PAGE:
Springing into the offseason

Weber State center Handje Tamba (32) stealing the ball from a Montana State player.

After losing 60–58 to Montana State University in double-overtime during the Big Sky Conference tournament on March 7, Weber State University’s men’s basketball team’s offseason has officially started.

“I think guys are, even though they’re disappointed in the loss, I think they’re really looking forward to the offseason,” Wildcat head coach Eric Duft said. “We have some continuity in our program now and we can have a good offseason with most of our core pieces, and continue to get better.”

Weber State will have four roster spots to fill before the fall season. Guards Keith Dinwiddie and JJ Louden will be transferring while guards Zahir Porter and Junior Ballard are graduating.

“Right now, our focus is trying to get another playmaking guard. It’s probably a transfer,” Duft said. “We don’t need a lot of guys, so we can really focus in on exactly who we want and make sure that person fits us in every way.”

Duft said the players know what the coaches want out of them going into this upcoming season. They are bringing back the same core and focusing on player development.

Averaging 16.7 points, 10.9 rebounds and 3.8 assists per game, Wildcat forward Dillon Jones was a central part of that core. Selected for the all-conference first team this season, Jones recently told the Standard-Examiner that he’ll be returning for a fourth season with Weber State.

Returning with him is guard Steven Verplancken Jr., who averaged 13.2 points, 2.2 rebounds and 1.3 assists per game. A new addition to the Wildcats at the beginning of last year, Verplancken landed on the all-conference third team this year.

Sophomore forward Dyson Koehler said the team had a tough start to the previous season, but that once they got comfortable with each other, things turned around.

“We started understanding our roles. We capitalized on that,” Koehler said. “I’m proud of how we defended and we didn’t really fold under pressure. I like how we always tried to fight and didn’t give in to anything.”

The Wildcats started their season 3–7 and finished with an overall record of 18–15.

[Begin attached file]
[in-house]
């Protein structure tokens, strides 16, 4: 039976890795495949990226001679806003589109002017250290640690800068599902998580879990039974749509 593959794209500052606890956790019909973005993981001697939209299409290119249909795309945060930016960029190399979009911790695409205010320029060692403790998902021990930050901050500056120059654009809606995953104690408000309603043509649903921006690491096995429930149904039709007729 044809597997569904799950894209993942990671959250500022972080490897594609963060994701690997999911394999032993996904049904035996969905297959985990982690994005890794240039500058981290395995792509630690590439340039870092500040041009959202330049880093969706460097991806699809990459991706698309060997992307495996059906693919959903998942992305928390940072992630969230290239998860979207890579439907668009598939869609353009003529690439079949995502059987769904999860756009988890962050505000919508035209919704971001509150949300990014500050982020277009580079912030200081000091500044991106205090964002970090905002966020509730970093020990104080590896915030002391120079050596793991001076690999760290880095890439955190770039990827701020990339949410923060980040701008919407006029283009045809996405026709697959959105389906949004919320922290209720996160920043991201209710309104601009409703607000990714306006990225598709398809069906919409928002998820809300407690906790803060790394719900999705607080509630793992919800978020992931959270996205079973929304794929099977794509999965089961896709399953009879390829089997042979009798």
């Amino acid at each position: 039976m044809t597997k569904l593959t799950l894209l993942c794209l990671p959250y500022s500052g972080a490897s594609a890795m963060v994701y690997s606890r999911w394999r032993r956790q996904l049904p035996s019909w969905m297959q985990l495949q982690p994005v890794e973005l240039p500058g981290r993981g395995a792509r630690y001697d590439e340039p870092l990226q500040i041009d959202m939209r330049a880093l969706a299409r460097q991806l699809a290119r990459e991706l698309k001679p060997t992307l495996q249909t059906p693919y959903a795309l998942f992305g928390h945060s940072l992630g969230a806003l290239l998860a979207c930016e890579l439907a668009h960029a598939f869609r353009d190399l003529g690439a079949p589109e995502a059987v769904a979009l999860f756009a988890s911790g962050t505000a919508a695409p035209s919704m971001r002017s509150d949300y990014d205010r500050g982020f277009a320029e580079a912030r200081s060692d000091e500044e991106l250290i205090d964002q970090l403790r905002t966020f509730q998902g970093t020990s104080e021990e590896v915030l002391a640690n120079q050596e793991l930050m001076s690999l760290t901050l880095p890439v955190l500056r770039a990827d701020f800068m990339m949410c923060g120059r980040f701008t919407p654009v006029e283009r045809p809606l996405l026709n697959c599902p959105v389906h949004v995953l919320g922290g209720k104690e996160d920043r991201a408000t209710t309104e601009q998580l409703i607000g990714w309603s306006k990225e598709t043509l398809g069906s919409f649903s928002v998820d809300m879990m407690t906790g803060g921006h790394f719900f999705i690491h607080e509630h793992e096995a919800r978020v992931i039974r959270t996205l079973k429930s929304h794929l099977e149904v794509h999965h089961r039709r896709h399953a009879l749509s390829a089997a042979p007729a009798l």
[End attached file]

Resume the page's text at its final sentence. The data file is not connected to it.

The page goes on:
“I’m looking forward to not having a big change with the roster so everything is going to build off of what we started this year. Just the continuity,” Koehler said.

While the season didn’t end with a title, the Wildcats were able to succeed against noteworthy opponents this season.

“We’ve had some good performances on the road against high-level teams this year,” Duft said. “The win at Utah State is something we can hang our hat on. If we play the right way on a certain night we can beat pretty much anybody.”

A matchup that’s developed into a classic Big Sky rivalry, both Duft and Koehler said they are looking forward to playing Montana State next season.

“I think this year when we played them it was kind of strength-on-strength, it was defense vs. defense,” Duft said. “I think that’s why you got some lower scoring games, some games that were really close down the stretch and lower possession games. I just thought we were kind of mirror images of each other in some ways.”

After winning the conference championship, the Bobcats fell to Kansas State University 77–65 on March 17. While a schedule has not been set for next season, Weber State will play Montana State at least twice in 2024.

“Obviously, we’re always going to have winning the Big Sky regular season and tournament as our main objectives,” Duft said. “Last year, we were kind of the hunter, and teams maybe thought we weren’t going to be quite as good and now we’re going to have some expectations for next year and we’ve got to learn how to handle that too.”

A date has not been currently set for the Wildcats’ opening game.